We have just concluded the first legislative session in Augusta since Democrats retook the majority from Republicans who held it for a brief two years after decades of one-party rule. The results are in and the difference is clear.
Although I applaud several bipartisan initiatives, such as energy reform and workforce development, there were too many missed opportunities, too many close calls and too many hard blows to Maine’s economy.
With liberal politicians back in control of the state Legislature, we saw tax increases where two years ago we saw tax cuts. We saw liberals throw more money at the educational status quo instead of initiate systemic education reforms to help our children succeed. We saw a hard-left turn on everything from business regulations to debt management to welfare reform.
But it wasn’t just the ideological extremism that steered Maine off its new course and toward the same old track our state had been taking since the 1970s; it was the atmosphere of political opportunism and duplicitous sniping — aimed directly at Republican Gov. Paul LePage — that determined virtually everything majority Democratic lawmakers did this year.
We saw it in the hospital debt repayment initiative. Instead of recognizing good policy in the governor’s proposal, Democrats first tried to stop it, then tried to take credit for it, and finally jeopardized the whole thing by linking it to an unrelated welfare expansion initiative they wanted. Ultimately, they agreed to pass the measure, but not after needlessly delaying payment of $500 million in unpaid bills and costing Mainers millions in extra borrowing costs for a measure they ostensibly supported.
We saw it in the petty bills that Democrats spitefully threw at Gov. LePage, such as bills to sell the Governor’s Mansion and eliminate LePage’s pension. We saw it when they refused to even let the governor speak at a meeting of the Legislature’s budget committee.
And we saw it in the hyper-partisan agenda rolled out by Democrats, an agenda so extreme it guaranteed a record-breaking slew of vetoes that should have come as no surprise. They tried to expand Maine’s already excessive welfare system, roll back bipartisan reforms to our workers’ compensation system and bloated public pension plan, crush charter schools in their infancy and enact the largest tax increase in Maine’s history.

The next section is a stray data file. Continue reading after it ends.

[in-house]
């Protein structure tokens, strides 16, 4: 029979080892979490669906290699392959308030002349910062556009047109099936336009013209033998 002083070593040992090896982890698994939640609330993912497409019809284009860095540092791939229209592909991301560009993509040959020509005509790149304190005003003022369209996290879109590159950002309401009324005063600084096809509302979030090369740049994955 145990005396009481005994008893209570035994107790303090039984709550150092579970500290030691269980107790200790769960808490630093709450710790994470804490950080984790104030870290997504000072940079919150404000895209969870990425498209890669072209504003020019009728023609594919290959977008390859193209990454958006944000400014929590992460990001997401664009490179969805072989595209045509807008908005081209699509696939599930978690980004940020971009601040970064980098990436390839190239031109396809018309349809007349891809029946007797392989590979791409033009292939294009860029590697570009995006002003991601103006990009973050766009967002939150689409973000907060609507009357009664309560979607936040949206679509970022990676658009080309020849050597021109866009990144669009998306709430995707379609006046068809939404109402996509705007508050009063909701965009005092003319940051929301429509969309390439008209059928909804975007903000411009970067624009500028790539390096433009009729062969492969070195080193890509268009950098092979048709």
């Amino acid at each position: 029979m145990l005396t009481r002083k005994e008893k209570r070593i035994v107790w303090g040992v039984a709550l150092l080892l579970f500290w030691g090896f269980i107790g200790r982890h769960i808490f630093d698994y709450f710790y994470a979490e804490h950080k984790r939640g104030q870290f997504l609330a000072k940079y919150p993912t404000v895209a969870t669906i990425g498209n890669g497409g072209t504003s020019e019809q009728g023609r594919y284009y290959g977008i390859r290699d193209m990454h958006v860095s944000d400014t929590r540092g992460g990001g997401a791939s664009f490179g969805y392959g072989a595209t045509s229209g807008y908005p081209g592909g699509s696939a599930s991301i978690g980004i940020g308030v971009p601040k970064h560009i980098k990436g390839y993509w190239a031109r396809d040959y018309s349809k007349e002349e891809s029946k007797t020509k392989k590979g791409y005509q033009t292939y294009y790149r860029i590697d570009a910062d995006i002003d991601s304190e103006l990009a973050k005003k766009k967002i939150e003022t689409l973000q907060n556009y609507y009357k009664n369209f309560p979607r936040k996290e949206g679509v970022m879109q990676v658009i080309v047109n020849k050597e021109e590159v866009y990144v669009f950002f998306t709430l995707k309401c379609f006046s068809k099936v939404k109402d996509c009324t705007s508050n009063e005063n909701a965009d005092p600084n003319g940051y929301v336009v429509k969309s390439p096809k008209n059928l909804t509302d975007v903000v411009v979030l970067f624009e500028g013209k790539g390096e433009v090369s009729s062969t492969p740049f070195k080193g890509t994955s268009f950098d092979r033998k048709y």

A look at the bills carried over by Democratic leadership into next year’s session reveals that, with proposals to socialize our health care and further attack popular education reforms, they have every intention of keeping this extreme agenda alive.
These are not the actions of collaborative and sincere lawmakers; they are not the actions of anyone interested in seeing Maine’s economy thrive. Democratic lawmakers did not, as they claimed in a recent Bangor Daily News column, “take the high road.”
Maine stands at a crossroads. We can continue down a path of fiscal ambivalence, bureaucratic protectionism, and government greed — a path taken by the recently bankrupt city of Detroit, Mich., during decades of one-party Democratic rule — or we can forge a new path of prosperity, opportunity and growth.
We walked the latter path briefly in 2011 and 2012 when Republicans held the state Legislature and the Blaine House for the first time in decades. It put us in the direction of job growth. Today, 13,700 more Mainers are employed than when LePage took office, and Maine has its lowest unemployment rate in five years. Republican reforms also took the long view, helping to defuse fiscal time bombs in our welfare and pension systems.
Democrats are quick to make excuses as to why Maine can’t compete with other states, blaming demographic factors such as our aging population. They have their causation reversed, however. It is their failed policies — policies that have failed everywhere from Detroit to Greece — that have driven young people to greener pastures. Republicans aren’t interested in excuses; we seek solutions to make Maine competitive.
In multiple recent rankings of the best states for business and careers, states led by Republican governors implementing pro-growth policies like those of Gov. LePage dominate the top 10. Most of those states have been “red” for a while. Furthermore, a public poll released earlier this year revealed that 62 percent of Mainers agree with those policies.
It’s no wonder that Democrats spend so much time focusing on the governor’s words and employing “trackers” to film his every move.
Democrats simply don’t have the issues on their side.
Mainers overwhelmingly support the idea that we should focus on expanding our economic pie, not dividing it up as it shrinks smaller and smaller.
I sincerely hope that next year, Democratic leaders will relegate the vilification and extremism to the campaign trail and bring governance back to the Legislature. We have work to do if we are to build a better Maine for future generations.
Rep. Kenneth Fredette (R-Newport) is the Assistant Minority Leader in the Maine House of Representatives.